After Connery, James bond became a bit… American. Roger Moore took over and in his first role, he fights agains drug dealers, racing speedboats in the Louisiana swamp and ran from the baddies in a double bus. The chase scene involved a London bus that had been adapted by having its top section cut and placed on a rail that ran on ball bearings. The bus hits a low bridge and its top part land on the road, stopping the villains chasing him.

James Bond movies of this era use a lot of honestly very crappy cars from Ford and General Motors, and even some from the now dead AMC brand. In The Man With the Golden Gun, Bond steals a red 1974 AMC Hornet hatchback from an AMC dealership in Bangkok, Thailand. He makes his exit by crashing through the showroom window, not knowing that Sheriff J.W. Pepper was in it for a test drive.

But we have to give credit where credit was due, and show you what was the most high tech car jump in a movie of that time, the infamous car stunt with from the James Bond movie "The Man with the Golden Gun." The stunt was constructed on a computer, in the 1970s mind you, so that the AMC would corkscrew around and land on its wheels.

The only worthy car of this era is another British machine, a mid-engined Lotus Esprit. Bond gets a surprising new toy from Q in Sardinia, one which keeps its secrets until the very end. 007 is being chased by the henchmen of Karl Stromberg, who wants to destroy the world with atomic weapons are rebuild it under water under his command. His trusty Lotus seems almost trapped but reveals its party trick at the very last second: it can launch itself into the water, becoming a submarine in the process. Fins pop out, the wheels become hidden for streamlining and Bond destroys a helicopter full of baddies with a anti-aircraft missile. The Esprit makes its second movie appearance in For Your Eyes Only, where one is destroyed by a thug who trips its self-destruct system, leaving Bond with the replacement, a red Esprit Turbo.

After Roger Moore retired… to play gold in Monaco probably, he was replaced by Timothy Dalton, who drove an Aston again, but only briefly. After only two movies, he was then switched with Pierce Brosnan, who became the BMW-driving James Bond: he drove a Z3 and a Z8. The only cool BMW of the lot was the company executive’s car, the 7-Series, which cold be driven via mobile phone, packed with weapons and 21st century wizardry.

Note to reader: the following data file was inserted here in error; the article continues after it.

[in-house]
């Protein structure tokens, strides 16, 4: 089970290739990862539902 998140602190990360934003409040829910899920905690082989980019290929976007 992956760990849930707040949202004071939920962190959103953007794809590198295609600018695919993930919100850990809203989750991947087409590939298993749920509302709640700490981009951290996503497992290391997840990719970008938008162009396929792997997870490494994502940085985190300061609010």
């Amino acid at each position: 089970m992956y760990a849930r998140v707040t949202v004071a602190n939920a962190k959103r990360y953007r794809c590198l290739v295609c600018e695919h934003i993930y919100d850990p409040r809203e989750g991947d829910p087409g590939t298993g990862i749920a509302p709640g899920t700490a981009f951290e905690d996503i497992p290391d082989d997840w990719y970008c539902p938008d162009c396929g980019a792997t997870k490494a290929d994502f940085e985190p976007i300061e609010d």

Brosnan’s last movie really gave us something to shout about. It was a duel between 007 behind the wheel of a fully equipped Aston Martin Vanquish, and villain Zao in an equally well equipped Jaguar XKR: machine guns, missiles, cannons and mortars. It’s quite nice, and you should definitely watch it (action gets good about halfway through the video)!

And now, it’s time to talk about the current James Bond, the man who made the genre cool again, Daniel Craig. In his first film, Casino Royale, he drives a Range Rover Sport, which he uses to ram a parking lot rail and set off car alarms. But that pales in comparison to the coolness, the epicness of the Aston Martin DBS, the British built V12 supercar with looks to kill.

Craig is the realistic James Bond, just like Christian Bale is the realistic Batman. Filmed at the Millbrook, the stunt scene required 007 to swirve his car in order to avoid crashing into a lady in distressed tied down on the road. The Aston Martin DBS was rolled over and crashed, but it made a second appearance in Quantum of Solace slightly darker colored vehicle is chased around by a couple of Alfa Romeos in Italy.

Well, that’s it from us, but we’d like to hear from you now. Which is your favorite James Bond car. Is it the Aston Martin DB5 or the Lotus Esprit submarine?
If you liked the article, please follow us:  Google News icon Google News Youtube Instagram
About the author: Mihnea Radu
Mihnea Radu profile photo

Mihnea's favorite cars have already been built, the so-called modern classics from the '80s and '90s. He also loves local car culture from all over the world, so don't be surprised to see him getting excited about weird Japanese imports, low-rider VWs out of Germany, replicas from Russia or LS swaps down in Florida.
Full profile


Would you like AUTOEVOLUTION to send you notifications?

You will only receive our top stories